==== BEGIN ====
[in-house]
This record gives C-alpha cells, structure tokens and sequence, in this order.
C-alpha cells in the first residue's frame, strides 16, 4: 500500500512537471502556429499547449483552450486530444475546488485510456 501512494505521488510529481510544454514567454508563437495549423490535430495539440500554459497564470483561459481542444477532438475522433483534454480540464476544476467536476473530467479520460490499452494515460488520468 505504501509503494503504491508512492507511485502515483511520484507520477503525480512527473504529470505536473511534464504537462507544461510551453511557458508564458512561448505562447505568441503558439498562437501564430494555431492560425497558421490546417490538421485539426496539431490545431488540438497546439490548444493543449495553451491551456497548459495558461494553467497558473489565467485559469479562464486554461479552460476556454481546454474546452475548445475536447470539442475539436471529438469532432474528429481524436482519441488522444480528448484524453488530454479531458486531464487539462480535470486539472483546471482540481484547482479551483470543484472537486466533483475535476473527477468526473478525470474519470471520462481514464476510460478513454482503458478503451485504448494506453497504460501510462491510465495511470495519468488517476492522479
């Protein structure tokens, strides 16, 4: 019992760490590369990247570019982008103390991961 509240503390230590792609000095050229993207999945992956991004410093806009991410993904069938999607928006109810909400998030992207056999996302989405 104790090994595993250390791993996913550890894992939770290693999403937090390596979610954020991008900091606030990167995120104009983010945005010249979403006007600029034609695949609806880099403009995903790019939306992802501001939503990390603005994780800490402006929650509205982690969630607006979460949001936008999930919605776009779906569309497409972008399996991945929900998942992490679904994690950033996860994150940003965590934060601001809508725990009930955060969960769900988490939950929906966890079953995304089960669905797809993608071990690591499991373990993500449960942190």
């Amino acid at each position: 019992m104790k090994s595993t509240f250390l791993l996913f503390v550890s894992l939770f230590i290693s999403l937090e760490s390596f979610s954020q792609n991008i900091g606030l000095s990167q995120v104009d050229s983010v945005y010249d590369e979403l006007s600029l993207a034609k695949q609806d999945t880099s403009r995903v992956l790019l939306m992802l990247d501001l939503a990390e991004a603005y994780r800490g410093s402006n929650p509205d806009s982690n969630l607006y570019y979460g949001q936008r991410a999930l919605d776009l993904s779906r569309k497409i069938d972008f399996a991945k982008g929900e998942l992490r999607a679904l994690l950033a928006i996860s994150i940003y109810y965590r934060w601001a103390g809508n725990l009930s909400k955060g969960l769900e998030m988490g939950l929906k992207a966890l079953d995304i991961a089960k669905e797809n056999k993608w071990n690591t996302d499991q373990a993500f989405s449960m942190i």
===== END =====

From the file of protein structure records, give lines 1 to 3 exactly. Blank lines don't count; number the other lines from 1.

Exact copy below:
[in-house]
This record gives C-alpha cells, structure tokens and sequence, in this order.
C-alpha cells in the first residue's frame, strides 16, 4: 500500500512537471502556429499547449483552450486530444475546488485510456 501512494505521488510529481510544454514567454508563437495549423490535430495539440500554459497564470483561459481542444477532438475522433483534454480540464476544476467536476473530467479520460490499452494515460488520468 505504501509503494503504491508512492507511485502515483511520484507520477503525480512527473504529470505536473511534464504537462507544461510551453511557458508564458512561448505562447505568441503558439498562437501564430494555431492560425497558421490546417490538421485539426496539431490545431488540438497546439490548444493543449495553451491551456497548459495558461494553467497558473489565467485559469479562464486554461479552460476556454481546454474546452475548445475536447470539442475539436471529438469532432474528429481524436482519441488522444480528448484524453488530454479531458486531464487539462480535470486539472483546471482540481484547482479551483470543484472537486466533483475535476473527477468526473478525470474519470471520462481514464476510460478513454482503458478503451485504448494506453497504460501510462491510465495511470495519468488517476492522479